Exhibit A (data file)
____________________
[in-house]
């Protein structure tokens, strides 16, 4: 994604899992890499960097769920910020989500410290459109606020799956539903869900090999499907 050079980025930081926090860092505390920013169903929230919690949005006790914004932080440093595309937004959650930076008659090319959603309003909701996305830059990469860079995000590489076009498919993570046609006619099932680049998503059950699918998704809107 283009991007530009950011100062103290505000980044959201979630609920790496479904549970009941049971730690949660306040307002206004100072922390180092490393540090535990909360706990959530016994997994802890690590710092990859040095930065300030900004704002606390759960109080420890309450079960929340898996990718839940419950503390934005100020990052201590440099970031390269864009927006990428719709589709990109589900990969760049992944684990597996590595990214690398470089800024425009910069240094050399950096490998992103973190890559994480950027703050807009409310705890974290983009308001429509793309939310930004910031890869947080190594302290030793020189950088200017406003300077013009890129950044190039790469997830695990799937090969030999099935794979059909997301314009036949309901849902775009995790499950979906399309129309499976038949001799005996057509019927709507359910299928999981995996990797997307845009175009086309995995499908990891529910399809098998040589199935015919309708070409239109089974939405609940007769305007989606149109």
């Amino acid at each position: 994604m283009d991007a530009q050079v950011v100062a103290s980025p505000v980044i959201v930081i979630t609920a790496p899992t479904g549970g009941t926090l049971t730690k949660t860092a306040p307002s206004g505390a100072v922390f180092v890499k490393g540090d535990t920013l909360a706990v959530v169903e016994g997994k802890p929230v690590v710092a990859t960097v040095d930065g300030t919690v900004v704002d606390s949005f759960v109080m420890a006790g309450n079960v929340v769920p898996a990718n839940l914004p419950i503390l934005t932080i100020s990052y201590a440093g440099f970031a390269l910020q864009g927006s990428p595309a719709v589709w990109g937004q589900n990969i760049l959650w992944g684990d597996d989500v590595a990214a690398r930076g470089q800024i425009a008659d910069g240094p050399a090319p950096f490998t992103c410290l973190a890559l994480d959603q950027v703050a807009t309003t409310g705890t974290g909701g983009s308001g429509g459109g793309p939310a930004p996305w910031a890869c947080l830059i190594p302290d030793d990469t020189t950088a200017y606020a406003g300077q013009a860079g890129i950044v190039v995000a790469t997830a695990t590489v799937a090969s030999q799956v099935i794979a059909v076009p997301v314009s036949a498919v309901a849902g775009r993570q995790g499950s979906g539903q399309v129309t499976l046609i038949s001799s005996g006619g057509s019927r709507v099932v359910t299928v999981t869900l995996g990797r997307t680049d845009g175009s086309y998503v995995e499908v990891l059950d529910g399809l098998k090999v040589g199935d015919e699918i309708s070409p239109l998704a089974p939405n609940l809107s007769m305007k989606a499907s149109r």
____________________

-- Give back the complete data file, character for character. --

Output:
[in-house]
């Protein structure tokens, strides 16, 4: 994604899992890499960097769920910020989500410290459109606020799956539903869900090999499907 050079980025930081926090860092505390920013169903929230919690949005006790914004932080440093595309937004959650930076008659090319959603309003909701996305830059990469860079995000590489076009498919993570046609006619099932680049998503059950699918998704809107 283009991007530009950011100062103290505000980044959201979630609920790496479904549970009941049971730690949660306040307002206004100072922390180092490393540090535990909360706990959530016994997994802890690590710092990859040095930065300030900004704002606390759960109080420890309450079960929340898996990718839940419950503390934005100020990052201590440099970031390269864009927006990428719709589709990109589900990969760049992944684990597996590595990214690398470089800024425009910069240094050399950096490998992103973190890559994480950027703050807009409310705890974290983009308001429509793309939310930004910031890869947080190594302290030793020189950088200017406003300077013009890129950044190039790469997830695990799937090969030999099935794979059909997301314009036949309901849902775009995790499950979906399309129309499976038949001799005996057509019927709507359910299928999981995996990797997307845009175009086309995995499908990891529910399809098998040589199935015919309708070409239109089974939405609940007769305007989606149109």
């Amino acid at each position: 994604m283009d991007a530009q050079v950011v100062a103290s980025p505000v980044i959201v930081i979630t609920a790496p899992t479904g549970g009941t926090l049971t730690k949660t860092a306040p307002s206004g505390a100072v922390f180092v890499k490393g540090d535990t920013l909360a706990v959530v169903e016994g997994k802890p929230v690590v710092a990859t960097v040095d930065g300030t919690v900004v704002d606390s949005f759960v109080m420890a006790g309450n079960v929340v769920p898996a990718n839940l914004p419950i503390l934005t932080i100020s990052y201590a440093g440099f970031a390269l910020q864009g927006s990428p595309a719709v589709w990109g937004q589900n990969i760049l959650w992944g684990d597996d989500v590595a990214a690398r930076g470089q800024i425009a008659d910069g240094p050399a090319p950096f490998t992103c410290l973190a890559l994480d959603q950027v703050a807009t309003t409310g705890t974290g909701g983009s308001g429509g459109g793309p939310a930004p996305w910031a890869c947080l830059i190594p302290d030793d990469t020189t950088a200017y606020a406003g300077q013009a860079g890129i950044v190039v995000a790469t997830a695990t590489v799937a090969s030999q799956v099935i794979a059909v076009p997301v314009s036949a498919v309901a849902g775009r993570q995790g499950s979906g539903q399309v129309t499976l046609i038949s001799s005996g006619g057509s019927r709507v099932v359910t299928v999981t869900l995996g990797r997307t680049d845009g175009s086309y998503v995995e499908v990891l059950d529910g399809l098998k090999v040589g199935d015919e699918i309708s070409p239109l998704a089974p939405n609940l809107s007769m305007k989606a499907s149109r």